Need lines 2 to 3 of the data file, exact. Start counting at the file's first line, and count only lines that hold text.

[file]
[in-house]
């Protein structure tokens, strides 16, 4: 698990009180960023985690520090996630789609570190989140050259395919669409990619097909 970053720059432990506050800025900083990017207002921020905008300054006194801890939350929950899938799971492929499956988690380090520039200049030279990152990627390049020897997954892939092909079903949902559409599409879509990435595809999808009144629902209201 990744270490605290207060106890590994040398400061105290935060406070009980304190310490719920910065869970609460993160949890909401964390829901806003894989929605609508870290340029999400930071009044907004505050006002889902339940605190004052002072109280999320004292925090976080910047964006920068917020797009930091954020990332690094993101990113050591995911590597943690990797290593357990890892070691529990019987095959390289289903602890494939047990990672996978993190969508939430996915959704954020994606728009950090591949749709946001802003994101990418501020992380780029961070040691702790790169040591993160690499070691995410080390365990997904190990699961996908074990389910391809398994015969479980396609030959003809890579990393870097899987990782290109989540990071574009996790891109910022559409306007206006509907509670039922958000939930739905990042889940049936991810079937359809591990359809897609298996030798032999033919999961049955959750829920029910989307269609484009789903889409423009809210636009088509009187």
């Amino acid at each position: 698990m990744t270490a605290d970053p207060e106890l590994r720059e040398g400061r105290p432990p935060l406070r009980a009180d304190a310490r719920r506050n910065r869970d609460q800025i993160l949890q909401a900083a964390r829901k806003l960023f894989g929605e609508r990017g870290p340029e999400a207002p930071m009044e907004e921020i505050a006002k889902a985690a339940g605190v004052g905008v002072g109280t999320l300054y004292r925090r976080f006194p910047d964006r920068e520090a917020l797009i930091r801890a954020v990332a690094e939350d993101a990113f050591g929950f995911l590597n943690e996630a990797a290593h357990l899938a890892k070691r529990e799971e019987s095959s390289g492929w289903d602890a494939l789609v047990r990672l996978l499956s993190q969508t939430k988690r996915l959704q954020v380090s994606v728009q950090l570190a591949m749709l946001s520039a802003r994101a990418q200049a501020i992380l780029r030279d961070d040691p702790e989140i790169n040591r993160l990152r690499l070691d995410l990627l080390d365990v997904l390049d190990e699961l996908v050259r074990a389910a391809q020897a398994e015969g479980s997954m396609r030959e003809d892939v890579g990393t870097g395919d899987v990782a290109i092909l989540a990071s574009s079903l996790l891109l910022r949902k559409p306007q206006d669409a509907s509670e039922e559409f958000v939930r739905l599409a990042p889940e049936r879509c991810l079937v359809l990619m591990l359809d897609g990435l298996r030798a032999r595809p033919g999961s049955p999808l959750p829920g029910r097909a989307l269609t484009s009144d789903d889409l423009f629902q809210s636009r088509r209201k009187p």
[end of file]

């Protein structure tokens, strides 16, 4: 698990009180960023985690520090996630789609570190989140050259395919669409990619097909 970053720059432990506050800025900083990017207002921020905008300054006194801890939350929950899938799971492929499956988690380090520039200049030279990152990627390049020897997954892939092909079903949902559409599409879509990435595809999808009144629902209201 990744270490605290207060106890590994040398400061105290935060406070009980304190310490719920910065869970609460993160949890909401964390829901806003894989929605609508870290340029999400930071009044907004505050006002889902339940605190004052002072109280999320004292925090976080910047964006920068917020797009930091954020990332690094993101990113050591995911590597943690990797290593357990890892070691529990019987095959390289289903602890494939047990990672996978993190969508939430996915959704954020994606728009950090591949749709946001802003994101990418501020992380780029961070040691702790790169040591993160690499070691995410080390365990997904190990699961996908074990389910391809398994015969479980396609030959003809890579990393870097899987990782290109989540990071574009996790891109910022559409306007206006509907509670039922958000939930739905990042889940049936991810079937359809591990359809897609298996030798032999033919999961049955959750829920029910989307269609484009789903889409423009809210636009088509009187």
């Amino acid at each position: 698990m990744t270490a605290d970053p207060e106890l590994r720059e040398g400061r105290p432990p935060l406070r009980a009180d304190a310490r719920r506050n910065r869970d609460q800025i993160l949890q909401a900083a964390r829901k806003l960023f894989g929605e609508r990017g870290p340029e999400a207002p930071m009044e907004e921020i505050a006002k889902a985690a339940g605190v004052g905008v002072g109280t999320l300054y004292r925090r976080f006194p910047d964006r920068e520090a917020l797009i930091r801890a954020v990332a690094e939350d993101a990113f050591g929950f995911l590597n943690e996630a990797a290593h357990l899938a890892k070691r529990e799971e019987s095959s390289g492929w289903d602890a494939l789609v047990r990672l996978l499956s993190q969508t939430k988690r996915l959704q954020v380090s994606v728009q950090l570190a591949m749709l946001s520039a802003r994101a990418q200049a501020i992380l780029r030279d961070d040691p702790e989140i790169n040591r993160l990152r690499l070691d995410l990627l080390d365990v997904l390049d190990e699961l996908v050259r074990a389910a391809q020897a398994e015969g479980s997954m396609r030959e003809d892939v890579g990393t870097g395919d899987v990782a290109i092909l989540a990071s574009s079903l996790l891109l910022r949902k559409p306007q206006d669409a509907s509670e039922e559409f958000v939930r739905l599409a990042p889940e049936r879509c991810l079937v359809l990619m591990l359809d897609g990435l298996r030798a032999r595809p033919g999961s049955p999808l959750p829920g029910r097909a989307l269609t484009s009144d789903d889409l423009f629902q809210s636009r088509r209201k009187p």